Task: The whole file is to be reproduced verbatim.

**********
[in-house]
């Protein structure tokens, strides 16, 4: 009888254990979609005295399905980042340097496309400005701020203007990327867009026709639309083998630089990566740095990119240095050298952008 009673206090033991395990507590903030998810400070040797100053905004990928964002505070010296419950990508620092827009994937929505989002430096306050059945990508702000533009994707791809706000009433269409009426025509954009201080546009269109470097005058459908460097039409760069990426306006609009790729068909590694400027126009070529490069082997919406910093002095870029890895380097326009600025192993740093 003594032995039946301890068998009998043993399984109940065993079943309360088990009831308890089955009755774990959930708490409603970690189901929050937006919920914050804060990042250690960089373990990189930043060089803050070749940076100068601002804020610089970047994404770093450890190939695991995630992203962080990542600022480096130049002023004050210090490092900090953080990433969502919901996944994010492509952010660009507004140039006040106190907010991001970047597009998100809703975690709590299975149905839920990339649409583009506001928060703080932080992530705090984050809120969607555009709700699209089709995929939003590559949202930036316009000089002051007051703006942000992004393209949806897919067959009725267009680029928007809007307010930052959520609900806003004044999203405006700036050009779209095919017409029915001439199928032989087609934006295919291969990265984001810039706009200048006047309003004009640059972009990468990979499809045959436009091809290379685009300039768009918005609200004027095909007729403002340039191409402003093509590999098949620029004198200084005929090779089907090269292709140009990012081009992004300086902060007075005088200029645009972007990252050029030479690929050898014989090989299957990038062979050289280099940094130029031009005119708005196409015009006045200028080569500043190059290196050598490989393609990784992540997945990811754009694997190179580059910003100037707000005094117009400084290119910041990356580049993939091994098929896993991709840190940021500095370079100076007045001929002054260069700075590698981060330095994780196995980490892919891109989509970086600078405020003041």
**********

[in-house]
């Protein structure tokens, strides 16, 4: 009888254990979609005295399905980042340097496309400005701020203007990327867009026709639309083998630089990566740095990119240095050298952008 009673206090033991395990507590903030998810400070040797100053905004990928964002505070010296419950990508620092827009994937929505989002430096306050059945990508702000533009994707791809706000009433269409009426025509954009201080546009269109470097005058459908460097039409760069990426306006609009790729068909590694400027126009070529490069082997919406910093002095870029890895380097326009600025192993740093 003594032995039946301890068998009998043993399984109940065993079943309360088990009831308890089955009755774990959930708490409603970690189901929050937006919920914050804060990042250690960089373990990189930043060089803050070749940076100068601002804020610089970047994404770093450890190939695991995630992203962080990542600022480096130049002023004050210090490092900090953080990433969502919901996944994010492509952010660009507004140039006040106190907010991001970047597009998100809703975690709590299975149905839920990339649409583009506001928060703080932080992530705090984050809120969607555009709700699209089709995929939003590559949202930036316009000089002051007051703006942000992004393209949806897919067959009725267009680029928007809007307010930052959520609900806003004044999203405006700036050009779209095919017409029915001439199928032989087609934006295919291969990265984001810039706009200048006047309003004009640059972009990468990979499809045959436009091809290379685009300039768009918005609200004027095909007729403002340039191409402003093509590999098949620029004198200084005929090779089907090269292709140009990012081009992004300086902060007075005088200029645009972007990252050029030479690929050898014989090989299957990038062979050289280099940094130029031009005119708005196409015009006045200028080569500043190059290196050598490989393609990784992540997945990811754009694997190179580059910003100037707000005094117009400084290119910041990356580049993939091994098929896993991709840190940021500095370079100076007045001929002054260069700075590698981060330095994780196995980490892919891109989509970086600078405020003041």